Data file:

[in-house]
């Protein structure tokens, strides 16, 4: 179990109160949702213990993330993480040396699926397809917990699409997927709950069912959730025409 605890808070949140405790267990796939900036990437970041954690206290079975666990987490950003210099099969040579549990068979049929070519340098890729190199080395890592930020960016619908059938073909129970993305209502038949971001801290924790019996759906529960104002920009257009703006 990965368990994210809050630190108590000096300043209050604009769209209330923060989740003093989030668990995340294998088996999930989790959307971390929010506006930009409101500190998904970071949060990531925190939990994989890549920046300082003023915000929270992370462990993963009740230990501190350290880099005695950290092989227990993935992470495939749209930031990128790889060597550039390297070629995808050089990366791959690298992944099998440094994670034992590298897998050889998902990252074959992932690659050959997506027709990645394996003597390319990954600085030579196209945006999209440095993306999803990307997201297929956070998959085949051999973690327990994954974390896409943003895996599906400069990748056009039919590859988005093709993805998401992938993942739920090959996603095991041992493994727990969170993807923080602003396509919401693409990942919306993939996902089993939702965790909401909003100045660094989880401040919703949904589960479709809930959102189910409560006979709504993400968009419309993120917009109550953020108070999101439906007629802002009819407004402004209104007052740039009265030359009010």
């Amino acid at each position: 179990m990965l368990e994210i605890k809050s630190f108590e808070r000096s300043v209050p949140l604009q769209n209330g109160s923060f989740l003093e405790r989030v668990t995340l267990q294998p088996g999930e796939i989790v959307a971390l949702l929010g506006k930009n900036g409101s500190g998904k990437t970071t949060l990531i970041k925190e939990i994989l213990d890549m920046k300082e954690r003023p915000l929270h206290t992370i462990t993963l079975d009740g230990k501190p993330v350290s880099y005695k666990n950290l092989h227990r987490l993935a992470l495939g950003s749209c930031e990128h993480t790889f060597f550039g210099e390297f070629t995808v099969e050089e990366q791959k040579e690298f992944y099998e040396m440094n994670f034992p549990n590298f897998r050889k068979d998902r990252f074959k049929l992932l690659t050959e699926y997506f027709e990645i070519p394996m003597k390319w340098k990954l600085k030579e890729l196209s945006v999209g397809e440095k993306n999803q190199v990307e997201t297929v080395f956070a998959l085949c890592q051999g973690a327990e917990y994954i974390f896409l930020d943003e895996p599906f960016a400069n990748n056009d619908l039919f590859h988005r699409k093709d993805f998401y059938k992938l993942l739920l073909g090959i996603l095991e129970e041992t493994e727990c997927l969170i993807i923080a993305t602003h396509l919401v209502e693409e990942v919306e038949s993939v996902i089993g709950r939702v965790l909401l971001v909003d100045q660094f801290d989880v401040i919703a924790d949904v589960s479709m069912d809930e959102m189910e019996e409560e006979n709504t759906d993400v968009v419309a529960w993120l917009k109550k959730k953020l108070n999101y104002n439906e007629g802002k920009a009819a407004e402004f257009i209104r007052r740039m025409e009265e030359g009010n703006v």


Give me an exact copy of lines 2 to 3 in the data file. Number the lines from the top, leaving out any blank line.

């Protein structure tokens, strides 16, 4: 179990109160949702213990993330993480040396699926397809917990699409997927709950069912959730025409 605890808070949140405790267990796939900036990437970041954690206290079975666990987490950003210099099969040579549990068979049929070519340098890729190199080395890592930020960016619908059938073909129970993305209502038949971001801290924790019996759906529960104002920009257009703006 990965368990994210809050630190108590000096300043209050604009769209209330923060989740003093989030668990995340294998088996999930989790959307971390929010506006930009409101500190998904970071949060990531925190939990994989890549920046300082003023915000929270992370462990993963009740230990501190350290880099005695950290092989227990993935992470495939749209930031990128790889060597550039390297070629995808050089990366791959690298992944099998440094994670034992590298897998050889998902990252074959992932690659050959997506027709990645394996003597390319990954600085030579196209945006999209440095993306999803990307997201297929956070998959085949051999973690327990994954974390896409943003895996599906400069990748056009039919590859988005093709993805998401992938993942739920090959996603095991041992493994727990969170993807923080602003396509919401693409990942919306993939996902089993939702965790909401909003100045660094989880401040919703949904589960479709809930959102189910409560006979709504993400968009419309993120917009109550953020108070999101439906007629802002009819407004402004209104007052740039009265030359009010």
């Amino acid at each position: 179990m990965l368990e994210i605890k809050s630190f108590e808070r000096s300043v209050p949140l604009q769209n209330g109160s923060f989740l003093e405790r989030v668990t995340l267990q294998p088996g999930e796939i989790v959307a971390l949702l929010g506006k930009n900036g409101s500190g998904k990437t970071t949060l990531i970041k925190e939990i994989l213990d890549m920046k300082e954690r003023p915000l929270h206290t992370i462990t993963l079975d009740g230990k501190p993330v350290s880099y005695k666990n950290l092989h227990r987490l993935a992470l495939g950003s749209c930031e990128h993480t790889f060597f550039g210099e390297f070629t995808v099969e050089e990366q791959k040579e690298f992944y099998e040396m440094n994670f034992p549990n590298f897998r050889k068979d998902r990252f074959k049929l992932l690659t050959e699926y997506f027709e990645i070519p394996m003597k390319w340098k990954l600085k030579e890729l196209s945006v999209g397809e440095k993306n999803q190199v990307e997201t297929v080395f956070a998959l085949c890592q051999g973690a327990e917990y994954i974390f896409l930020d943003e895996p599906f960016a400069n990748n056009d619908l039919f590859h988005r699409k093709d993805f998401y059938k992938l993942l739920l073909g090959i996603l095991e129970e041992t493994e727990c997927l969170i993807i923080a993305t602003h396509l919401v209502e693409e990942v919306e038949s993939v996902i089993g709950r939702v965790l909401l971001v909003d100045q660094f801290d989880v401040i919703a924790d949904v589960s479709m069912d809930e959102m189910e019996e409560e006979n709504t759906d993400v968009v419309a529960w993120l917009k109550k959730k953020l108070n999101y104002n439906e007629g802002k920009a009819a407004e402004f257009i209104r007052r740039m025409e009265e030359g009010n703006v």